Charms can be traced back to the Neolithic Period, when pieces of bone, shell, and wood were strung on leather into elaborate bracelets. Through the Bronze Age and Ancient Egypt, charms were used as amulets or talismans to ward off evil and bring good luck to the wearer. These charms were carved to look like animals or symbols and had important symbolic significance.
One of the first documented examples of charms being used to represent something personal about the wearer is from the Roman Empire. Christians would wear the ichthys (fish) charm to identify themselves to other Christians. The fish represents the Biblical story of the feeding of the five thousand by Jesus.
Charms continued to be used us talismans through the Middle Ages and Renaissance. The next significant point in their history occurred during the Victorian Era. Queen Victoria was hugely influential in the world of jewelry. She popularized the use of gold charms as personal symbols, such as lockets containing portraits or locks of hair from loved ones. These charms were hung from bracelets, necklaces, and watch chains, and were the precursors to the charm bracelets we are most familiar with today.
Charms continued to spread in popularity through the 20th century, and reached a peak in the 1950’s and 1960’s. Charm bracelets were given as coming of age gifts to girls, who would wear them into adulthood, marking each important life event with a new charm. Charms could also be added or removed on a daily basis to reflect the mood of the wearer.
We still use charms in this way today, to tell the story of our lives. Whether you wear them to show off the places you’ve traveled, or to mark important occasions in your life, charms bring joy to everyone that wears them.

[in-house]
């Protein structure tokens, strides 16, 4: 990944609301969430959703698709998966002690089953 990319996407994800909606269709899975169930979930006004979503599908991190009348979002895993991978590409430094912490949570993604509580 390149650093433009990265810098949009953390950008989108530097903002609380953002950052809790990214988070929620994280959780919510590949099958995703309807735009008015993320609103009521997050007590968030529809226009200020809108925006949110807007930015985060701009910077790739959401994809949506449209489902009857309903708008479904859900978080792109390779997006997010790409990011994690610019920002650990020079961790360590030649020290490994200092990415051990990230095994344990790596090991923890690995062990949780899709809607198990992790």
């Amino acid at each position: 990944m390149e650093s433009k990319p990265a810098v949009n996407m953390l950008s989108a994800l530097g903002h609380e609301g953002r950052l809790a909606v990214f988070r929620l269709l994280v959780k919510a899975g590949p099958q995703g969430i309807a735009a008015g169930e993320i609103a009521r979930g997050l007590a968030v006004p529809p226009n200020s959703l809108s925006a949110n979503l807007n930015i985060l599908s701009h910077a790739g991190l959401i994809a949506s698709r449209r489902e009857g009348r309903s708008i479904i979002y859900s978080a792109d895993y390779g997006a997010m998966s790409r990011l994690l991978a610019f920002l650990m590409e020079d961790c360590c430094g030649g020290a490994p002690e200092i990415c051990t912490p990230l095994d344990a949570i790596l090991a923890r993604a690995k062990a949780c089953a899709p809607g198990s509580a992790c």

We come across a lot of interesting vintage charms at Market Square Jewelers! Many clearly represent life events, such as a new baby, or an anniversary, while others can be more puzzling. Below are some common types of vintage charms and what they symbolize.
Cross, Anchor, and Heart Charm – Traditional symbols of faith, hope, and love/charity in the Christian faith.
Articulated Koi Fish – Chinese symbol of good luck or abundance.
Sitting Woman – Representation of Copenhagen’s Little Mermaid statue, based on the character by Hans Christian Andersen.
Happy Birthday or Anniversary Cake – Celebration cakes were popular charms, and would open to reveal a single candle, painted with enamel to look realistic.
Heart in a Cage – Sentimental charms, such as this heart in a cage or a heart shaped locket, symbolize loyalty to a romantic partner, or otherwise protection of one’s love.
“I Love You” Telephone – Rotary phones that move to reveal a sweet sentiment symbolize young love and phone calls to a sweetheart.
Italian Curved Horn – Also known as a cornicello, this ancient Italian symbol has long been used as a talisman to ward of the evil eye.
Mad Money Box – Often containing a dollar bill, these charms refer to funds used in an emergency.
Pinocchio – This strange looking charm is a representation of Pinocchio, a popular figure in Italian pantomime.
Three Monkeys – Representing “See no evil”, “Speak no evil”, and “Hear no evil”, these three monkeys derive from a Japanese proverb.
Harp – National symbol of Ireland.
Fruit Machine / Slot Machine – Gambler’s charms are common, often interactive like this slot machine, and include real miniature dice, poker chips, and playing cards.
Nursery Rhymes / Fairy Tales – Many charms depict children’s stories and have interactive elements, like this Old Lady Who Lived in a Shoe charm which opens to reveal the family inside.